"Due to my strong personal convictions, I wish to stress that this film in no way endorses a belief in the occult". That was the religious disclaimer that sombrely lingered on the screen before Michael Jacksonís ĎThrillerí music video. But itís another African American with a love for horror movies that uses the exact refutation at the onset of his directorial debut. Sean Weathers was once allegedly referred to by a certain Quinten Tarantino as "the king of guerrilla film making". His first full feature, House of the Damned, was made back in 1996, and to mark its 15th anniversary, it surfaces on DVD through Seanís own production company Full Circle Film Works.
The movie, shot entirely in black and white, starts with a frenzied hammer attack. The unfortunate victim is the father of the central character, the 20 year old Liz (Valerie Alexander). She is clearly struggling to come to terms with her fatherís untimely and shocking death until her rather young looking mother, Emily (Monica Williams), gives her a parental kick up the proverbial booty. With Lizís 21st birthday celebrations about to begin, the young lady is seemingly ready to move on until her grandfather drops a bombshell. He claims he is not really her grandpappy... he is in actual fact her brother!!! Confused? Well itís very simple really. You see, her mum is actually an African queen over two hundred years old who dabbled in the black arts in order to retain her youthful beauty. All she has to do is kill Liz on the stroke of midnight of her 21st birthday and hey presto - Emily will retain her agelessness for another 21 years. With the family home riddled with evil spirits picking off Lizís friends one by one, it seems the malevolent queen is set for another reign of terror. But there is a secret hidden within the damned houseís basement that will reverse the spell. Will Liz prevail, or will the House of the Damned serve its evil owner yet again...?
So here we have it, a movie that claims to be the first example of a zombie picture with an all-black cast. Why someone would want to take on such an undertaking is up for debate. Letís face it; if you are aggrieved about the notion of Ďthe black guy always dies first in horror moviesí it is hardly going to change with an all-black cast is it? But politics aside, Weathers has made a highly entertaining picture with an obviously miniscule budget.
The project started off as an idea for a short film when Weathers sent his modest script to producer, Aswad Issa. But as the enthusiasm for the project developed, so did the script which eventually grew to around 70 pages. Being an inaugural venture for both parties, there was, by their own admission, a lot of experimental camerawork. I loved this aspect of the picture as some inventive camera angles afforded the movies otherwise mundane scenes an intriguing appearance. Complementing the cinematography is some delightful Ďstop motioní work which, given the subject matter, actually fits quite nicely. With a run time of just over an hour, itís not a boring movie to watch, thatís for sure!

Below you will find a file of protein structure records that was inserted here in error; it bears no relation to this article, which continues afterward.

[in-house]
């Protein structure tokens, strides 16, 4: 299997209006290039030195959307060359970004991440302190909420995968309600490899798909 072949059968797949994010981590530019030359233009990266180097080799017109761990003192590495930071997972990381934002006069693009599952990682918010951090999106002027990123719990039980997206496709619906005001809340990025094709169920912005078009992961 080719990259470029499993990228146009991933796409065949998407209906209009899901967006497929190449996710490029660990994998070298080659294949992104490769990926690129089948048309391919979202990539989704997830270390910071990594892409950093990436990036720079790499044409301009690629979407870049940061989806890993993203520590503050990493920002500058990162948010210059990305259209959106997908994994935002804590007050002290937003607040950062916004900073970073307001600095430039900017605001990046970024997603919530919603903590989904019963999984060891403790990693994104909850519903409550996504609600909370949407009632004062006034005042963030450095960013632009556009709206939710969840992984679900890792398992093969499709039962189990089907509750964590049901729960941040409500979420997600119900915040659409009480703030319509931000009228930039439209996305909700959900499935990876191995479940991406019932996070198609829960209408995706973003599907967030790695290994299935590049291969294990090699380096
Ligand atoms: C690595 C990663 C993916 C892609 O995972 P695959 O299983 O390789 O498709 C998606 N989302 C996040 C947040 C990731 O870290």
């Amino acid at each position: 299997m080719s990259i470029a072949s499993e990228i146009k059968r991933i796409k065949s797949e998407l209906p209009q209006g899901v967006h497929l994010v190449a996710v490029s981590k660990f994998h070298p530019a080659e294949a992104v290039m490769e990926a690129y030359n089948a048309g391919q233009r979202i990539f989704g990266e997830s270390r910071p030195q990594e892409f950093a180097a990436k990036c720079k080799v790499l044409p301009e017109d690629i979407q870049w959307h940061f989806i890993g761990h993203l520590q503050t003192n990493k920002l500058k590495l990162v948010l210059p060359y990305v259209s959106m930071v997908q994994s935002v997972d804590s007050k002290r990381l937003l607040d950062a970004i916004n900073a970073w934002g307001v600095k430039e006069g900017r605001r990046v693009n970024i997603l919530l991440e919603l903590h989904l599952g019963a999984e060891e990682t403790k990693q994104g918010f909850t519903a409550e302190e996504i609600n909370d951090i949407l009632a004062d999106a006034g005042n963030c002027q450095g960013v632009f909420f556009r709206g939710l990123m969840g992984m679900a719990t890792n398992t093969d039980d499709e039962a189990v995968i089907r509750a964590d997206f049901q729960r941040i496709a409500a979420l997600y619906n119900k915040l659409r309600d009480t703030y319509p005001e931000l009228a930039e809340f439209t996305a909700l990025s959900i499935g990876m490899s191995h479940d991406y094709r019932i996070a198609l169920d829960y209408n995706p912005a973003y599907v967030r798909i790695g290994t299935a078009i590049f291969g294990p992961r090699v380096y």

The violence is effectively vicious without being overtly gory. The main reason for this I felt was the aural effects that accompanied the brutality. Credited for the sound of the movie is a gentleman calling himself Glenn ĎIllaí Skeete. (Personally I think only darts players should have a moniker in quotes dividing their names but what do I know?) Skeete does an excellent job in this department it has to be said. The Ďstabsí excruciatingly sound like wet, meaty Ďstabsí. The hammers bludgeoning skulls have those dull, crunching thuds that serve to supersede any visual inadequacies.
The characters themselves were pretty diverse, ranging from the moronic wannabe gangster to the utterly dorkish, with a lesbian thrown in for good measure! As such, some highly entertaining dialogue ensued. For example, I loved the way female breasts were lovingly referred to as "gazungas". And with an all-black cast in the mid-nineties, there was always going to be a little example of that tremendously versatile art form called rap - Check this out:
"Tick tick tock, itís almost 12 oíclock, we out to kill the bitch, donít even think about the cops". (Donít worry; he gets stabbed in the eye with a pen shortly after!)
The music score, also written by Weathers, does get a little irritating after its umpteenth outing (think Channels 4ís Countdown jingle on speed) but actually does fit this great little romp rather well. With a classic catfight in a cellar and foaming mouths a plenty in the climax, there is much to enjoy in a movie that is campier then a sea of tents at a music festival!
There are some great extras included on the disc, most interesting of which is a 17 minute interview with Valerie Alexander, who plays the main protagonist, Liz. Filmed 15 years after she actually shot the movie, Valerie appears to have a genuine affection for the horror genre in general as well as recalling some of the gruelling conditions she had to endure in order to complete the project.
House of the Damned is one of the most entertaining Ďno budgetí horror efforts I have seen recently. What has Mr Weathers been doing since 1996 you ask? That question is partially answered with my LUST FOR VENGENCE review...
Review by Marc Lissenburg
|Released by SEAN WEATHERS|
|Region 1 - NTSC|
|see main review|